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    ABSTRACT: Three members of the Great Island antigenic subgroup (Kemerovo serogroup) of tick-borne obiviruses produced fatal infections following intracerebral inculation of 2-day-old mice. The average survival times and PFU/LD50 ratios of mice inoculated with Wexford (WEX) virus were significantly greater than those of either Nugget (NUG) or Great Island (GI) virus. Reassortant viruses were isolated following dual infections of cell cultures with a spontaneous temperature-sensitive (ts) mutant of WEX virus, and either NUG wild-type virus or a ts mutant of GI virus. The neurovirulence for mice and derivation of the genomic RNA segments were determined for the reassortants. Analysis of this data revealed that the pathogenic phenotype of the reassortant viruses depended on the parental origin of genomic segment 4. The major genetic determinant of serotype specificity was not shown to influence neurovirulence in these investigations.
    Virology 11/1989; 172(2):428-34. · 3.28 Impact Factor
  • P A Nuttall, S R Moss
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    ABSTRACT: The Kemerovo (KEM) serogroup of tick-borne orbiviruses (Reoviridae family) is currently classified into four antigenic subgroups: KEM, Chenuda (CNU), Great Island (GI), and Wad Medani (WM) (B. M. Gorman, J. Taylor, and P. J. Walker, 1983, In "The Reoviridae," pp. 287-357). Reassortment assays were carried out to determine the potential for gene exchange both within and between subgroups. Genome segment reassortment was demonstrated between members of two subgroups: KEM virus (a human pathogen) and representatives of the GI subgroup (viruses associated with seabirds). Neither KEM nor GI subgroup viruses reassorted with three viruses currently assigned to the CNU subgroup [CNU, Essaouira (ESS), and Mono Lake (ML)]. Within the CNU subgroup, CNU and ESS viruses reassorted, but there was no evidence of genome segment exchange between either of these two viruses and ML virus. The genetic data, and previously published antigenic data, suggest the need for reassigning these viruses. Four new serogroups are proposed to replace the extant KEM serogroup: KEM serogroup (comprising KEM and GI subgroups), CNU serogroup (including CNU and ESS viruses), Mono Lake serogroup, and WM serogroup.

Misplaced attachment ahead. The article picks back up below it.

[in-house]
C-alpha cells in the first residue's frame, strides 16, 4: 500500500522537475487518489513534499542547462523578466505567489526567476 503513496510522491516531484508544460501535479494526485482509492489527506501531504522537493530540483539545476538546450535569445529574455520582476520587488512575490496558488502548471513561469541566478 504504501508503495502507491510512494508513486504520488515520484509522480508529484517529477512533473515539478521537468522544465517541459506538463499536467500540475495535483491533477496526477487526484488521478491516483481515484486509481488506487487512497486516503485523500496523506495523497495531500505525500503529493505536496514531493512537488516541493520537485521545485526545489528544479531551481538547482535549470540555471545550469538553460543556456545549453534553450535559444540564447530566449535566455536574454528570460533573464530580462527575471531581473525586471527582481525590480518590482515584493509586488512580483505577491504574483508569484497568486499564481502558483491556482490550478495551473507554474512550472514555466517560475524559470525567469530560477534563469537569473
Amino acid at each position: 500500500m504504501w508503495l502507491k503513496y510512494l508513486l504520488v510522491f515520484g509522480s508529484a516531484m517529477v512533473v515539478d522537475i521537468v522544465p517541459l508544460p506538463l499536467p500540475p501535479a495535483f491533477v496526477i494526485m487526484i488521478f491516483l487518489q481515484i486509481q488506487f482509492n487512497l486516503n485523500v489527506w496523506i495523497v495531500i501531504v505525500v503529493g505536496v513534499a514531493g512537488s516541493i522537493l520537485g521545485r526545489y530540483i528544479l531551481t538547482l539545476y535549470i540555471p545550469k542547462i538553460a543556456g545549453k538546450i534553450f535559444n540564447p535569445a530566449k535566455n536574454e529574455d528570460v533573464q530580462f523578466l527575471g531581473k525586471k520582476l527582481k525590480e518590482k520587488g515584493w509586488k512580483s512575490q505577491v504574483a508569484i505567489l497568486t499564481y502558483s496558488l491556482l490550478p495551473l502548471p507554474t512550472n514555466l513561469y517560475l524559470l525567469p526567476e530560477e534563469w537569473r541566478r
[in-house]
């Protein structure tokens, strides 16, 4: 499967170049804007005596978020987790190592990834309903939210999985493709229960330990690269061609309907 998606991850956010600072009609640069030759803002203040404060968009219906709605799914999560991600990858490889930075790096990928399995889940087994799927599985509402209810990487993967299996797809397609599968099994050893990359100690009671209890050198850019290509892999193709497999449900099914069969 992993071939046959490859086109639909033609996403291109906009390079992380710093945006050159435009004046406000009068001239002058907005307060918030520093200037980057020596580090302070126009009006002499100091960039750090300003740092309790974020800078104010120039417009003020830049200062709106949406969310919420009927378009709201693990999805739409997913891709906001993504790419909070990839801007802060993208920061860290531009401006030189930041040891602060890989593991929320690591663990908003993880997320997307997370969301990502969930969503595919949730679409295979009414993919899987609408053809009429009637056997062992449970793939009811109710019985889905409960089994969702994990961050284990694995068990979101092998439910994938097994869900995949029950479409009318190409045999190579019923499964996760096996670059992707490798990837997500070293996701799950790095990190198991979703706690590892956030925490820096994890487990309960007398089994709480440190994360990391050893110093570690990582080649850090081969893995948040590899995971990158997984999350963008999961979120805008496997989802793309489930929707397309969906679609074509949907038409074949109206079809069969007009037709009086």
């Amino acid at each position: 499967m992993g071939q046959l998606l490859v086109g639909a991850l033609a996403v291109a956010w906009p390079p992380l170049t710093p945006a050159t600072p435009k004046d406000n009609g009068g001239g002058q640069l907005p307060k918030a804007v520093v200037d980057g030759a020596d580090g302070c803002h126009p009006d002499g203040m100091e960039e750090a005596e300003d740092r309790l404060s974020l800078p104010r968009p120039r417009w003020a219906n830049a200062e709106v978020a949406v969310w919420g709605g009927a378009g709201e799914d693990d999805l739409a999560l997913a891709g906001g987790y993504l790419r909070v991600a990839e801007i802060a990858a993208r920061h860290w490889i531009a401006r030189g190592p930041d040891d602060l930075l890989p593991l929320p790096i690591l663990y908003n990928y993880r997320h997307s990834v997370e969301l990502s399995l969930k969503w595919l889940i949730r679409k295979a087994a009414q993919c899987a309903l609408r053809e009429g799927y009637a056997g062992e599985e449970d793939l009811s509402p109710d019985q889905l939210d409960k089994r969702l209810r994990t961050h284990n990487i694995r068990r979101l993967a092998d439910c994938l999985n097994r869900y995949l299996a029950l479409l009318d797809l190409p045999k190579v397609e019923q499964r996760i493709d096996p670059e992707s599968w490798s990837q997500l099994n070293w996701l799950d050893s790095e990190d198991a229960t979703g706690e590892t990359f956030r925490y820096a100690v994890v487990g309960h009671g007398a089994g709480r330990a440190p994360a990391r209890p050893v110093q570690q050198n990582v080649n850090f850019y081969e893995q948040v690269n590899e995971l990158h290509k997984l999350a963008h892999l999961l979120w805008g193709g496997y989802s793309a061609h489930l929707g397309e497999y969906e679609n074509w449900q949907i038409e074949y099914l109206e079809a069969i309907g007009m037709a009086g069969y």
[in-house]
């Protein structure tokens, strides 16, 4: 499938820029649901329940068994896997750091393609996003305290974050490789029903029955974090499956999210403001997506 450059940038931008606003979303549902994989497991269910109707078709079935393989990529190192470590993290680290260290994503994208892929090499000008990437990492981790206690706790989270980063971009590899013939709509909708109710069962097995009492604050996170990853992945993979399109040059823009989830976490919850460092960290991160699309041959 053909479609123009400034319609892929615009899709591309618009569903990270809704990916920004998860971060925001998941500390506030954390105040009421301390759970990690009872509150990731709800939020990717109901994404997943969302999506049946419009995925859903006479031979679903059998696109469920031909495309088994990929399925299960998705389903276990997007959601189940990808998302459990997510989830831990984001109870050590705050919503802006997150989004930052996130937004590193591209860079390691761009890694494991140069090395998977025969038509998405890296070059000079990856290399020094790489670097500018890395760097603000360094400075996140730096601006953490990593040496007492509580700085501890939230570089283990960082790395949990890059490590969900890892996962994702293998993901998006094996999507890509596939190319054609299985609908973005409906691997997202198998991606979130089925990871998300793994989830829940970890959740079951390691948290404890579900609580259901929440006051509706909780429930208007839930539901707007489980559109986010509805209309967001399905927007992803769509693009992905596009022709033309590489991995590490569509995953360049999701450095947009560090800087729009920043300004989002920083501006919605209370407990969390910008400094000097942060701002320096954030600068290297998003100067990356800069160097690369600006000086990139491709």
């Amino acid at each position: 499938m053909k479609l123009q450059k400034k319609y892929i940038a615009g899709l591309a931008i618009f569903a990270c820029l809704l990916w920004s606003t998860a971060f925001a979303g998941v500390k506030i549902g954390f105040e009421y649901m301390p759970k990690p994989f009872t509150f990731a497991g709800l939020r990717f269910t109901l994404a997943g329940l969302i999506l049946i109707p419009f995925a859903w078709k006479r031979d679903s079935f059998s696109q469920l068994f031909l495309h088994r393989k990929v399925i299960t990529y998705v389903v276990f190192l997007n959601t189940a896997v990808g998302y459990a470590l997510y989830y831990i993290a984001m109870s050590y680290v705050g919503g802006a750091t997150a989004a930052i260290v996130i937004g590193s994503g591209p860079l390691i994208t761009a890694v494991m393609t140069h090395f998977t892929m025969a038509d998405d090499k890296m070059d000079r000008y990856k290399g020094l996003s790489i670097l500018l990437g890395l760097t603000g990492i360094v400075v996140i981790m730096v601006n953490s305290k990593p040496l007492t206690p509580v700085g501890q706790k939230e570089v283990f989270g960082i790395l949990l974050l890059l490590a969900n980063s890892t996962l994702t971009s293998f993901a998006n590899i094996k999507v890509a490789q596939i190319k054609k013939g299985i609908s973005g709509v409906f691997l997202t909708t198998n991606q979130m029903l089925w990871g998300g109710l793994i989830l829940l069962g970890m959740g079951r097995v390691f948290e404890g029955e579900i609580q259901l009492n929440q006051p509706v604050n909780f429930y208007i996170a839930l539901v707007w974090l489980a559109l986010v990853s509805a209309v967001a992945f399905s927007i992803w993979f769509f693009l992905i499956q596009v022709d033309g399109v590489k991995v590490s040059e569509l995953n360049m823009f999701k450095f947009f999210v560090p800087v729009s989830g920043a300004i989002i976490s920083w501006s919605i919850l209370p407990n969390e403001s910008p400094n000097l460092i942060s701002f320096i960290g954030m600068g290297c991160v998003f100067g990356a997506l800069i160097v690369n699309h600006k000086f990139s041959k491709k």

Virology 08/1989; 171(1):156-61. · 3.28 Impact Factor
  • Source
    S R Moss, C M Ayres, P A Nuttall